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New York Hit-And-Run Laws


After being involved in a car accident, some drivers flee the accident scene. People flee the scene of a car accident for various reasons. For example, a driver may take off because of panic and fear. Other drivers flee to avoid being arrested for DUI, and others because they don’t have insurance. In New York, leaving the scene of an accident, also known as hit-and-run, is a serious offense. If you flee the scene of an accident in New York, you could face jail time. You could also be required to pay substantial monetary fines.

What Legal Responsibilities Do Drivers in New York Have After a Car Accident?

According to New York Law, a driver must stop after hitting another vehicle or property and exchange information with the other party or parties involved. For an accident involving only property damage and no injuries, you are required to give the other party or parties your contact, driver’s license, vehicle registration, and insurance information. Additionally, if there appears to be at least $1,000 worth of property damage, you are required to call the police. If an accident involves injuries, you are required to call the police and file a report. You must also give the other party or parties your insurance and contact information. You must share this information even if you are not at fault for the accident.

Suppose you hit another car in a parking lot and cannot locate the other driver. In such a case, you can leave your information in a note attached to the other car’s windshield. If the vehicle’s owner cannot be located, you must contact the police.

Penalties for a Hit-And-Run in New York

If you flee the scene of a car accident in New York, you can face criminal charges. In New York, fleeing the scene of an accident can be a traffic violation, misdemeanor, or felony. If you are involved in an accident that only results in property damage and leave the accident scene without sharing information, that is considered a traffic violation. If the accident results in an injury and you flee without sharing information with the other party or parties, that is considered a misdemeanor. If serious injuries occur, the offense of leaving the accident scene will be considered a Class E felony. Finally, if someone dies, the hit-and-run will be classified as a Class D felony.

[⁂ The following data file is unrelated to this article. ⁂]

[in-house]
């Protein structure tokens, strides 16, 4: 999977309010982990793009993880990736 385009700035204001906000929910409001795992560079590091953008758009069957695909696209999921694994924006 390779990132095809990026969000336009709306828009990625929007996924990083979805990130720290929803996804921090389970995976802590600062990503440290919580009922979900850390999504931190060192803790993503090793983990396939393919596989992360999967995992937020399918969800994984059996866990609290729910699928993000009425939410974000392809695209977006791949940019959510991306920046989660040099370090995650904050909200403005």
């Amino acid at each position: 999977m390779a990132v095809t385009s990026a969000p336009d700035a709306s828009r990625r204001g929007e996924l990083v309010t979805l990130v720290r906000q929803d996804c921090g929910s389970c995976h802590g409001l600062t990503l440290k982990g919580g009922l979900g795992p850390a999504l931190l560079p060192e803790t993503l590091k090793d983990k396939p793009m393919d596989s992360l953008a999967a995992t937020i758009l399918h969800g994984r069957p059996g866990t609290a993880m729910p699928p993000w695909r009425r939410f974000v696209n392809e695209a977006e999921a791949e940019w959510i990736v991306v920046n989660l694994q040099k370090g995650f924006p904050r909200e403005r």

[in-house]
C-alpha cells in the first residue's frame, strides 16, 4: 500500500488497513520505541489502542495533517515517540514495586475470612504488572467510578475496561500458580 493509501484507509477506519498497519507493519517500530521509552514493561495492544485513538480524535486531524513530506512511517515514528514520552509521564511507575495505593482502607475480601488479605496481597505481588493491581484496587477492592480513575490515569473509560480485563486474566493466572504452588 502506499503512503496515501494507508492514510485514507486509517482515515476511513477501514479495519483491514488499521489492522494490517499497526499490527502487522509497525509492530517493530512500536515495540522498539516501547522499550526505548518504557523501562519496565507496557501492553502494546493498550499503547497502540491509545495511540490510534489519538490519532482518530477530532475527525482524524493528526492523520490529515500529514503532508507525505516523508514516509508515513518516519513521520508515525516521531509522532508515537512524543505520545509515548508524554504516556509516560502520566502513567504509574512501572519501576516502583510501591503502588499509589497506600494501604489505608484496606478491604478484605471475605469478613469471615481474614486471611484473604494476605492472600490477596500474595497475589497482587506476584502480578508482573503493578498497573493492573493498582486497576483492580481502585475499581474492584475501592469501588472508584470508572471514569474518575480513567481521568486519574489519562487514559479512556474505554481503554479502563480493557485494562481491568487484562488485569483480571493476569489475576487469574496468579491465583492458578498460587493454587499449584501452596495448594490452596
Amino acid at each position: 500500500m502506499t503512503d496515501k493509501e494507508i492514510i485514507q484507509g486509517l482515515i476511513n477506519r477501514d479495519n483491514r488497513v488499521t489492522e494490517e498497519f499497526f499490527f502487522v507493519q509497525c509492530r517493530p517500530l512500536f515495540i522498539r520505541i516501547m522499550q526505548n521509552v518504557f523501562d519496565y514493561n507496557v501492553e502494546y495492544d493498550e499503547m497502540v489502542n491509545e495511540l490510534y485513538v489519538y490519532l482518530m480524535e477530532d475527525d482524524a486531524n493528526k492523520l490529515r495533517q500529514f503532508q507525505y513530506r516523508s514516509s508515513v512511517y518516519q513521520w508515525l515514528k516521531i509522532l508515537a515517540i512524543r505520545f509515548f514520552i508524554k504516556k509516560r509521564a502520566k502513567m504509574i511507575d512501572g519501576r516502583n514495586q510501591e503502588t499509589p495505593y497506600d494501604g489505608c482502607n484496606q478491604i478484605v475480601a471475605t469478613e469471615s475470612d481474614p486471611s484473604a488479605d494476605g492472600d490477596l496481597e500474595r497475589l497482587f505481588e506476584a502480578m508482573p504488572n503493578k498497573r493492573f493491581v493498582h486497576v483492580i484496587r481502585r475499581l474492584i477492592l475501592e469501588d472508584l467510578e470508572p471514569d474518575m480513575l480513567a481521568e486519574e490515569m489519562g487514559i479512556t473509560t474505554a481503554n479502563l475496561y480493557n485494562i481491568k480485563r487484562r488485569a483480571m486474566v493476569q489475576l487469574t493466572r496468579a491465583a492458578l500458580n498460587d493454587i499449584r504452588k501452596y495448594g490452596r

The penalties you could face for a hit-and-run incident depend on the results of the accident. If a hit-and-run only causes property damage, you could be fined up to $250 and sent to jail for 15 days. If someone is seriously injured, you could be fined up to $5,000 and imprisoned for up to four years. Finally, if a hit-and-run accident results in death, you could be jailed for up to seven years and fined up to $5,000.

Other costs of a conviction include;

  • Raised insurance premiums
  • License reinstatement fees
  • Points on your driver’s license
  • Criminal record

Are There Defenses for Hit-And-Run Charges?

There may be legal defenses that a defendant may be able to use to challenge hit-and-run charges. Common defenses for hit-and-run charges include lack of knowledge, mistaken identity, mechanical failure, and fear of personal safety. The viability of a defense depends on the circumstances surrounding the incident. Consulting a qualified attorney is crucial for personalized advice.

Contact an NYC Criminal Defense Attorney

If you have questions or need help with a criminal case, contact our qualified NYC criminal attorney, Mark I. Cohen, at 212-732-0002.

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